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John Quincy Adams to Charles Adams, 29 December 1796

John Quincy Adams to Charles Adams

The Hague December 29. 1796

My dear Brother

It is a long time since I have had the pleasure to receive any letter from you. I suppose you spend so much time in dandling your offspring that you have none left to think of Collaterals. But what makes me most impatient is that you do not send us even the Newspapers until they are six months old. Here have arrived since the beginning of the Summer twenty or thirty vessels from New York direct & I have two or three lines from you just to tell me that you will soon write me more fully. Here are other people have New York papers to the last of October, and I have them to some time in August. So much for Scolding.

At present I enclose you a couple of letters, which I recommend to your particular care. I know not whether there is a regular Post from New York to Quebec, but if not I dare say you will easily find an opportunity to forward the letter destined there by a private and safe opportunity.

As to business I hope to hear from you soon.— If you should meet with a good opportunity to employ advantageously a couple of thousand dollars more for me, draw upon me for that sum. But remember I say advantageously. That is at something considerably beyond mere legal interest, without however any thing illegal, which I always understand to be expressly forbidden in the use of my money. Take an advantageous time for the course of exchange, but in this particular you may accommodate more or less according to the benefit with which you place the proceeds. Do not be in a hurry to draw, but do not let slip any good chance. The terms as between you and me are understood to be as heretofore. As it is possible that before you find occasion to draw, I may be removed from this place, you will direct the payee of your bills to apply to Messrs: W & J Willink at Amsterdam, in case of my absence, and they will take care to discharge your draft.

You will write me however without waiting to hear of my departure from hence, and do not forget a statement of accounts between you and me at the close of every year. If I were not afraid you would think me Mentorial, I should recommend to you to keep the accounts regular and in a mercantile manner, because between order and confusion, caeteris paribus,1 the former is upon the whole preferable.

I could write you a letter a week long, upon the politics of America and Europe; but I believe it would not do much good; I remember you wrote me some time ago, that the People (or as the Boston Honestus always prints it, THE PEOPLE) of America scorned to be Governed by french art or british insolence, but as this is a time of Revolutions & variations, I am curious to see how they will conduct themselves between french insolence and british art. The experiment is making, and I hope our countrymen will prove under it that they are not to be frightened, any more than they are to be intrigued into political dependence upon any European power.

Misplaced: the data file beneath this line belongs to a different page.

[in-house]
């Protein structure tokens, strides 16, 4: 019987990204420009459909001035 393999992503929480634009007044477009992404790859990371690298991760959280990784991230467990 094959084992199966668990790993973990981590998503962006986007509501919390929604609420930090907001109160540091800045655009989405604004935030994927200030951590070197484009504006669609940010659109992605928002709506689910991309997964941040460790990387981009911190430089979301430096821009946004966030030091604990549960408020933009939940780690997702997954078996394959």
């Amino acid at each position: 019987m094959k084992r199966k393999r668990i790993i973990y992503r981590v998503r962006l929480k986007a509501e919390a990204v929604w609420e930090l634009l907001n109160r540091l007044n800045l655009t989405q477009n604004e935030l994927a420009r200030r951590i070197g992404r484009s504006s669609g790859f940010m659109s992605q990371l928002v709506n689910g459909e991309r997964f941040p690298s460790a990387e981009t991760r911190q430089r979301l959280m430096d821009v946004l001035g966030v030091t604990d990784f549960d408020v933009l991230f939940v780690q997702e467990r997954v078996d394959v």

France and Britain will not make peace yet. France and Austria may, but it is not very probable they will. Another year of war threatens the world. Another year of wisdom, caution, perseverance and firmness, is necessary to keep our Country out of it. Heaven grant that they may be successfully exerted. For if we are once entangled in this war, we are irretrievably tacked to the destinies of Europe, and must be made the perpetual tools and victims of every struggle that avarice or ambition may stir up in this hemisphere. We must fight to give the Netherlands to France, or Gibraltar to Spain, to change a Popedom into a Republic or a federalism into an indivisibility. If we escape this time, we shall have an example and a precedent for futurity and the blessings of peace will be secured to us by the benefits of experience. There will probably never arise a quarrel in Europe upon a question calculated so strongly to interest our feelings as that with which the present war began, but there never can be one with which we have less concern, than that upon which it is now continued. It is no longer a contest between despotism and liberty, since France is in alliance offensive and defensive with Spain, and upon terms of close intimacy with Prussia. It is no longer a contest for the Conquest of France since a general peace is offered them for a mutual restoration of Conquests, and they continue the war for the sake of retaining them.

You will get the news from the papers. Remember me with affection to my Sisters and be assured of the invariable tenderness of / your Brother

LbC in TBA’s hand (Adams Papers); internal address: “Charles Adams Esqr:”; APM Reel 128.

1Other things being equal.

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